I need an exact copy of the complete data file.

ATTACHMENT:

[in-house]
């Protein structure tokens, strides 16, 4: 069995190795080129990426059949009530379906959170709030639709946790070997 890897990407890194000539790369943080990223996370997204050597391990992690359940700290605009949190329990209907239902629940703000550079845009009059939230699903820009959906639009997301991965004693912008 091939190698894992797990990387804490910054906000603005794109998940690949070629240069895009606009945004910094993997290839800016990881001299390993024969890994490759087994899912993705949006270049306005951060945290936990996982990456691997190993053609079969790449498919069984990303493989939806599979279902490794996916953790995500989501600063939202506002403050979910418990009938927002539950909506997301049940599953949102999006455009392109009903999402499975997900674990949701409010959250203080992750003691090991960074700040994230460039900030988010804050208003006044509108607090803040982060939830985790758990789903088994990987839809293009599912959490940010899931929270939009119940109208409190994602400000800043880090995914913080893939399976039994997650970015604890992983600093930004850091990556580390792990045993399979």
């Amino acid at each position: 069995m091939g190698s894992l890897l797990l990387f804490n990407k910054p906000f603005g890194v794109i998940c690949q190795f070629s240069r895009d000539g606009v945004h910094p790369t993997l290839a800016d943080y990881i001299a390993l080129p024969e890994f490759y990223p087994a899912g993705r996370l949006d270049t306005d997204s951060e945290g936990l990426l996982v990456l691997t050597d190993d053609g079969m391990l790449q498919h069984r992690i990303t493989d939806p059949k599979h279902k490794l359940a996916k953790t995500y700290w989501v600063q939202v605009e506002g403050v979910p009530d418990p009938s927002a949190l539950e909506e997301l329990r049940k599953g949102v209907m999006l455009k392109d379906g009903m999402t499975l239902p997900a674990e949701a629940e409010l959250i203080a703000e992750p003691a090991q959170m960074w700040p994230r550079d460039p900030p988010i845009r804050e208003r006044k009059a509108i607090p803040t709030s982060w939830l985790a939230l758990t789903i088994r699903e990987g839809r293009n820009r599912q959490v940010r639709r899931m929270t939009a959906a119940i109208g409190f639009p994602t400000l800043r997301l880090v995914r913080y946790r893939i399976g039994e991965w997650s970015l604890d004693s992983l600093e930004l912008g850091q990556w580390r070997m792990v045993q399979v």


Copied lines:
[in-house]
């Protein structure tokens, strides 16, 4: 069995190795080129990426059949009530379906959170709030639709946790070997 890897990407890194000539790369943080990223996370997204050597391990992690359940700290605009949190329990209907239902629940703000550079845009009059939230699903820009959906639009997301991965004693912008 091939190698894992797990990387804490910054906000603005794109998940690949070629240069895009606009945004910094993997290839800016990881001299390993024969890994490759087994899912993705949006270049306005951060945290936990996982990456691997190993053609079969790449498919069984990303493989939806599979279902490794996916953790995500989501600063939202506002403050979910418990009938927002539950909506997301049940599953949102999006455009392109009903999402499975997900674990949701409010959250203080992750003691090991960074700040994230460039900030988010804050208003006044509108607090803040982060939830985790758990789903088994990987839809293009599912959490940010899931929270939009119940109208409190994602400000800043880090995914913080893939399976039994997650970015604890992983600093930004850091990556580390792990045993399979």
């Amino acid at each position: 069995m091939g190698s894992l890897l797990l990387f804490n990407k910054p906000f603005g890194v794109i998940c690949q190795f070629s240069r895009d000539g606009v945004h910094p790369t993997l290839a800016d943080y990881i001299a390993l080129p024969e890994f490759y990223p087994a899912g993705r996370l949006d270049t306005d997204s951060e945290g936990l990426l996982v990456l691997t050597d190993d053609g079969m391990l790449q498919h069984r992690i990303t493989d939806p059949k599979h279902k490794l359940a996916k953790t995500y700290w989501v600063q939202v605009e506002g403050v979910p009530d418990p009938s927002a949190l539950e909506e997301l329990r049940k599953g949102v209907m999006l455009k392109d379906g009903m999402t499975l239902p997900a674990e949701a629940e409010l959250i203080a703000e992750p003691a090991q959170m960074w700040p994230r550079d460039p900030p988010i845009r804050e208003r006044k009059a509108i607090p803040t709030s982060w939830l985790a939230l758990t789903i088994r699903e990987g839809r293009n820009r599912q959490v940010r639709r899931m929270t939009a959906a119940i109208g409190f639009p994602t400000l800043r997301l880090v995914r913080y946790r893939i399976g039994e991965w997650s970015l604890d004693s992983l600093e930004l912008g850091q990556w580390r070997m792990v045993q399979v």